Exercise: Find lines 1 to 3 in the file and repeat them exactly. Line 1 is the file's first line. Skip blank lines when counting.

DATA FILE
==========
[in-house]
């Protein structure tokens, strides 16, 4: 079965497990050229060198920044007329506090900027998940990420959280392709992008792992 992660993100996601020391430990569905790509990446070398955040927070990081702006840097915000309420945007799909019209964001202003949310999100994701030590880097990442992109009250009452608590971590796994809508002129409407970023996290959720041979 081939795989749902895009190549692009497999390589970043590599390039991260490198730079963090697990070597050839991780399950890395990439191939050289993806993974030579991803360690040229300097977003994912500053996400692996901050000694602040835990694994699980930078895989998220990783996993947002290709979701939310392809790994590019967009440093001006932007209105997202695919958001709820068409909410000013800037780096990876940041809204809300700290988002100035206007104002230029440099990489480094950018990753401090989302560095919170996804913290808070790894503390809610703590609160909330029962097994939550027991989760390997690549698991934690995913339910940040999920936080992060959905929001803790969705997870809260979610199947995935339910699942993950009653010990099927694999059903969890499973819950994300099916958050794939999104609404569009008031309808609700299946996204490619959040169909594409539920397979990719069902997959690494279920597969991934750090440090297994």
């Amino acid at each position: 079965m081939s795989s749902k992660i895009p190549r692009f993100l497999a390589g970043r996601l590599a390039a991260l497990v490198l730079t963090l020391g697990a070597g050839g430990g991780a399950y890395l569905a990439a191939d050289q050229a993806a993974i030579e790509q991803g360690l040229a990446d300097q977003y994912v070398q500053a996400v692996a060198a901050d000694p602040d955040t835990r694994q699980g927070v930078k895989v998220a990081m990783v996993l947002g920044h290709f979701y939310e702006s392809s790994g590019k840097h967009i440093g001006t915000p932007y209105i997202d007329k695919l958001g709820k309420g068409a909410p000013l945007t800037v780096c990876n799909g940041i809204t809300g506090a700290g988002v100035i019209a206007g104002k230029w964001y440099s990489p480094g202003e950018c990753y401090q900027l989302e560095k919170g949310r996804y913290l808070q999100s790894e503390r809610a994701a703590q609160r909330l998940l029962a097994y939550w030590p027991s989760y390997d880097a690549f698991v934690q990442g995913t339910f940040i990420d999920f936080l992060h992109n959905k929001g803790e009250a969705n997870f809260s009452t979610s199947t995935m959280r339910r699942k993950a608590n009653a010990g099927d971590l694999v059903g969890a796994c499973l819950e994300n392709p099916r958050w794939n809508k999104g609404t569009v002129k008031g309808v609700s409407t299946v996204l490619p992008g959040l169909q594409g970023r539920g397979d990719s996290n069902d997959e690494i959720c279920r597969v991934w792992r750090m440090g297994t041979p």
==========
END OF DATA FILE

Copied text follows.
[in-house]
């Protein structure tokens, strides 16, 4: 079965497990050229060198920044007329506090900027998940990420959280392709992008792992 992660993100996601020391430990569905790509990446070398955040927070990081702006840097915000309420945007799909019209964001202003949310999100994701030590880097990442992109009250009452608590971590796994809508002129409407970023996290959720041979 081939795989749902895009190549692009497999390589970043590599390039991260490198730079963090697990070597050839991780399950890395990439191939050289993806993974030579991803360690040229300097977003994912500053996400692996901050000694602040835990694994699980930078895989998220990783996993947002290709979701939310392809790994590019967009440093001006932007209105997202695919958001709820068409909410000013800037780096990876940041809204809300700290988002100035206007104002230029440099990489480094950018990753401090989302560095919170996804913290808070790894503390809610703590609160909330029962097994939550027991989760390997690549698991934690995913339910940040999920936080992060959905929001803790969705997870809260979610199947995935339910699942993950009653010990099927694999059903969890499973819950994300099916958050794939999104609404569009008031309808609700299946996204490619959040169909594409539920397979990719069902997959690494279920597969991934750090440090297994």
């Amino acid at each position: 079965m081939s795989s749902k992660i895009p190549r692009f993100l497999a390589g970043r996601l590599a390039a991260l497990v490198l730079t963090l020391g697990a070597g050839g430990g991780a399950y890395l569905a990439a191939d050289q050229a993806a993974i030579e790509q991803g360690l040229a990446d300097q977003y994912v070398q500053a996400v692996a060198a901050d000694p602040d955040t835990r694994q699980g927070v930078k895989v998220a990081m990783v996993l947002g920044h290709f979701y939310e702006s392809s790994g590019k840097h967009i440093g001006t915000p932007y209105i997202d007329k695919l958001g709820k309420g068409a909410p000013l945007t800037v780096c990876n799909g940041i809204t809300g506090a700290g988002v100035i019209a206007g104002k230029w964001y440099s990489p480094g202003e950018c990753y401090q900027l989302e560095k919170g949310r996804y913290l808070q999100s790894e503390r809610a994701a703590q609160r909330l998940l029962a097994y939550w030590p027991s989760y390997d880097a690549f698991v934690q990442g995913t339910f940040i990420d999920f936080l992060h992109n959905k929001g803790e009250a969705n997870f809260s009452t979610s199947t995935m959280r339910r699942k993950a608590n009653a010990g099927d971590l694999v059903g969890a796994c499973l819950e994300n392709p099916r958050w794939n809508k999104g609404t569009v002129k008031g309808v609700s409407t299946v996204l490619p992008g959040l169909q594409g970023r539920g397979d990719s996290n069902d997959e690494i959720c279920r597969v991934w792992r750090m440090g297994t041979p």